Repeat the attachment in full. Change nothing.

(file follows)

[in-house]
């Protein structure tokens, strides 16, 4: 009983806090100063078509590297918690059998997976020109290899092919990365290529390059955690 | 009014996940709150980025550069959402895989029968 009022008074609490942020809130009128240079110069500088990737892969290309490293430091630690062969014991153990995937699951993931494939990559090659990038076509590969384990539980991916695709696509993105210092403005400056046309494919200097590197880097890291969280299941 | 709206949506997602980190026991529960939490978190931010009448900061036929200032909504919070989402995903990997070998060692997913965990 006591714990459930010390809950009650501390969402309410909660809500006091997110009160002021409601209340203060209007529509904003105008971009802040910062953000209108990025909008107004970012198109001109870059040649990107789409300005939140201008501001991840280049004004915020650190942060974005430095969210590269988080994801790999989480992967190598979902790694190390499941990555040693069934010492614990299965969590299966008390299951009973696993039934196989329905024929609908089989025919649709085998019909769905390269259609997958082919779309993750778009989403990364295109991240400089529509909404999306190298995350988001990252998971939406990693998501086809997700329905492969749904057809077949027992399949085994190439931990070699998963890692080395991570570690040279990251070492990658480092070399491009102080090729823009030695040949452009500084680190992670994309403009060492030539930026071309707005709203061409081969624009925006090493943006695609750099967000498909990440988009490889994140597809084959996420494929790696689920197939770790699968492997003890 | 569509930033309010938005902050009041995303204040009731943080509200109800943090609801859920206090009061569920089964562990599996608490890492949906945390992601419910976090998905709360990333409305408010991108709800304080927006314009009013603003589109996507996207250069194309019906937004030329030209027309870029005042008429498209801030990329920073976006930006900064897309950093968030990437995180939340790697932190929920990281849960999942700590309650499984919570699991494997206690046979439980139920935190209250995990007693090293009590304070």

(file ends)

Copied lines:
[in-house]
């Protein structure tokens, strides 16, 4: 009983806090100063078509590297918690059998997976020109290899092919990365290529390059955690 | 009014996940709150980025550069959402895989029968 009022008074609490942020809130009128240079110069500088990737892969290309490293430091630690062969014991153990995937699951993931494939990559090659990038076509590969384990539980991916695709696509993105210092403005400056046309494919200097590197880097890291969280299941 | 709206949506997602980190026991529960939490978190931010009448900061036929200032909504919070989402995903990997070998060692997913965990 006591714990459930010390809950009650501390969402309410909660809500006091997110009160002021409601209340203060209007529509904003105008971009802040910062953000209108990025909008107004970012198109001109870059040649990107789409300005939140201008501001991840280049004004915020650190942060974005430095969210590269988080994801790999989480992967190598979902790694190390499941990555040693069934010492614990299965969590299966008390299951009973696993039934196989329905024929609908089989025919649709085998019909769905390269259609997958082919779309993750778009989403990364295109991240400089529509909404999306190298995350988001990252998971939406990693998501086809997700329905492969749904057809077949027992399949085994190439931990070699998963890692080395991570570690040279990251070492990658480092070399491009102080090729823009030695040949452009500084680190992670994309403009060492030539930026071309707005709203061409081969624009925006090493943006695609750099967000498909990440988009490889994140597809084959996420494929790696689920197939770790699968492997003890 | 569509930033309010938005902050009041995303204040009731943080509200109800943090609801859920206090009061569920089964562990599996608490890492949906945390992601419910976090998905709360990333409305408010991108709800304080927006314009009013603003589109996507996207250069194309019906937004030329030209027309870029005042008429498209801030990329920073976006930006900064897309950093968030990437995180939340790697932190929920990281849960999942700590309650499984919570699991494997206690046979439980139920935190209250995990007693090293009590304070």